Before I begin I want to share some truths:
- I can be very hard on myself.
- I am 40 years old and coming into my own in many ways but I can’t help but see all the time I wasted.
- Sometimes, I speak to myself in ways I would never ever speak to another human being.
- The standards I have for myself are a little ridiculous.
Well, it all begins with the F-word.
This past weekend, I had a girls’ trip to one of my favorite places in the Catskills. It’s a little country spot I often rent with the most amazing airstream carriage house and cozy loft.
We were getting ready to go to my favorite spot: Peekamoose (the foodie in me wants to tell you all about the exquisite farm-to-table cuisine there, but I have to stay on topic. So, just go there. You will not regret it.) when one of my girlfriends says, “Di Ana, it has been hard to be around you this weekend. I love ya, but you are so hard on yourself it forces me to be hard on myself. I can never live up to the standards you are holding yourself to and being around you makes me criticize myself.”
That stopped me dead in my tracks.
She continued, “You have become so judgmental of yourself. You’ve got to forgive yourself a bit.” I wanted to justify my actions, but I didn’t. I knew she was right. She even backed it up with two examples that really hit home.
She said, “You talk about your body with such harsh words and I think your body is beautiful and in better shape than mine. So you gained seven pounds. So what?? And we were just making a casual dinner the other night and you were so hard on your cooking. I mean it’s girls’ weekend not dinner for the Obamas, and even if it was—same rules apply—Barack & Michelle will deal [I definitely cracked a smile at this]. I just wish you could be a little gentler on yourself.”
And this is the infamous F-word: forgiveness (of myself). Self-criticism is not the catalyst for change, self-acceptance is. Let me repeat that again (it’s a good one):
Self-criticism is not the catalyst for change, self-acceptance is. The road to self-acceptance is forgiveness.
As I went to bed, snuggled in with my cozy down comforter to the sound of the creek outside my window, I was grateful I had a friend who wasn’t afraid to be real with me in the most loving way.
I also noticed a shift in myself. As she spoke to me, I didn’t defend and justify, but rather I took in the feedback without immediately going to failure. That is a change—for sure. I was able to identify that the person she spoke of was not who I wanted to be, a critical person that makes others feel badly about themselves. I drifted off to bed a little lighter and oddly happy.
While sitting on my yoga mat the next morning (um, my first yoga class in over a year, mind you) I was silently tearing myself to shreds as I sat next to miss-32-years-old-practicing-god-knows-what-position-with-her-tight-ass-post-two-kids-body.
This really was pushing my despair button. I mean, I was just trying to master sitting in “criss-cross applesauce.” (My niece’s sweet way of describing Lotus position.)
I closed my eyes but began harping on all the “missed classes.” No yoga in sight since last summer, what a joke I was, and as I sat in Lotus I could feel the seven pounds peering out over my elastic waste as if to say, “Hey you, ya’ lazy sh*t…,” but then I heard my dear friend’s wisdom. I decided to chill out with the exorcist-evil voice and take a deep breath. I reluctantly began to “Ohm” with the class and connect (although somewhat forced) with a much-needed self-acceptance.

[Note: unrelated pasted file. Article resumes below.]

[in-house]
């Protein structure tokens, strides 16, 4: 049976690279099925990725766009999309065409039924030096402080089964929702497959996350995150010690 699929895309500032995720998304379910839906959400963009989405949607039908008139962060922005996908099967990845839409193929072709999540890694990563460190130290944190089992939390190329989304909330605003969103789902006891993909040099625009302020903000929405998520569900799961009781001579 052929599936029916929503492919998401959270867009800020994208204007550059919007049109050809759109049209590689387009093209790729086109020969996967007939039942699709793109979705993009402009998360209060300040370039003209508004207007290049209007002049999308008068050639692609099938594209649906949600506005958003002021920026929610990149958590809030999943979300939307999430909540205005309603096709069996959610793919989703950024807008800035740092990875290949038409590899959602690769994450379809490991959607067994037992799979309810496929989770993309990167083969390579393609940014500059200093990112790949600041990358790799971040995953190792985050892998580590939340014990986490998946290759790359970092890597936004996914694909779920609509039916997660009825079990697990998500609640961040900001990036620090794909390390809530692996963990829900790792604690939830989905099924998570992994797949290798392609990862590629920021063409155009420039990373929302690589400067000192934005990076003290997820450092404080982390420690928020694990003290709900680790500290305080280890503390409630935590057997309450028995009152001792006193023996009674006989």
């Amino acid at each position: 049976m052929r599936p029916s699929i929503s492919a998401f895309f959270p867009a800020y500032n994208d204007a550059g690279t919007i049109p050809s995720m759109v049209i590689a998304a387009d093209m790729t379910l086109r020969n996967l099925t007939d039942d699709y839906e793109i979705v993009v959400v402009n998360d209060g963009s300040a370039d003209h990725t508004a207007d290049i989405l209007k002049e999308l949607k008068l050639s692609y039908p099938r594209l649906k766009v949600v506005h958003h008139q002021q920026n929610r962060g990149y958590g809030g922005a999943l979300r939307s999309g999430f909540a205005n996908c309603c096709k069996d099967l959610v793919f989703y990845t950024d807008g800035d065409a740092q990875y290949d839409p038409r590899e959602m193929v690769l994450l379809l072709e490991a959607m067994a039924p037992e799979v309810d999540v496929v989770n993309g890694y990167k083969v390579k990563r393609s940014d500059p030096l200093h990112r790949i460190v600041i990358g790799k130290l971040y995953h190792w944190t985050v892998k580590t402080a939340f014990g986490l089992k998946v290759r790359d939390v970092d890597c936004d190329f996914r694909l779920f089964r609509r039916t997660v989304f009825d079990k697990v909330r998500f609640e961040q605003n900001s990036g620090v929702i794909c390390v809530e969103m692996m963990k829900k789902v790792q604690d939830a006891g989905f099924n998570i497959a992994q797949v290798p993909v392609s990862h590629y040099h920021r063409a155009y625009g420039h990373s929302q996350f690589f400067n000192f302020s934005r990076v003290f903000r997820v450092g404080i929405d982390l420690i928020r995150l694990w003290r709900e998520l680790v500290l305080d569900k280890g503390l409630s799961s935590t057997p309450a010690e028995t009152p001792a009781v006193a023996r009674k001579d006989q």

The teacher starts off by saying, “Your only job is to be aware of yourself. With that awareness do something different in your practice today.” And into the first Downward Dog I went, opening my heart and quieting my mind. What did I choose to be aware of? The F-word. I need to forgive myself more. For me, it is a road less traveled, but off I went.
I committed to forgiving myself for that one hour. I forgot what the hell Warrior II was and I forgave. I wanted to cower in Crow cause I couldn’t remember how to get into it—I forgave. There was the moment where I was looking at someone face-to-face and thought: perhaps I am facing the wrong direction. I smiled at them, turned around, and wait for it…I forgave.
As I finished that class in Savasana I remembered the saying, “How you practice yoga is how you practice life,” and I decided it is time to take the practice off the mat. Even as the ink is barely dry on this commitment to myself, there are already voices reminding me about areas in my life that I wish were different or more fulfilled, but I realize I cannot criticize them into existence. I can only continue to accept where I am today—shortcomings and all, and keep opting in. It sounds so damn easy as I write it, but I commit to Project Forgiveness for myself.
So today, we could all take a little closet inventory. Whatever you see (I don’t care how dark or ugly or familiar it may be) if it brings up any sort of self-criticism: Stop. Dial it back a little bit, gently hear my voice, and feel my hand on your shoulder saying, “Forgive yourself, today” and chill the damn out.
Forgiveness is where we begin to make change. We can all put forgiveness on the top of our To-Do lists and do it.
Live the intention.
I will do it too—right beside you. Creating a lasting marriage or relationship is not rooted in criticism, building a body you love is not rooted in criticism, and creating change is not rooted in criticism. It is rooted in forgiveness and that’s the f*cking truth.
We are all exactly where we need to be.
~ Di Ana Pisarri
Love elephant and want to go steady?
Editor: Travis May
Photo: Frank Kovalcheck/Flickr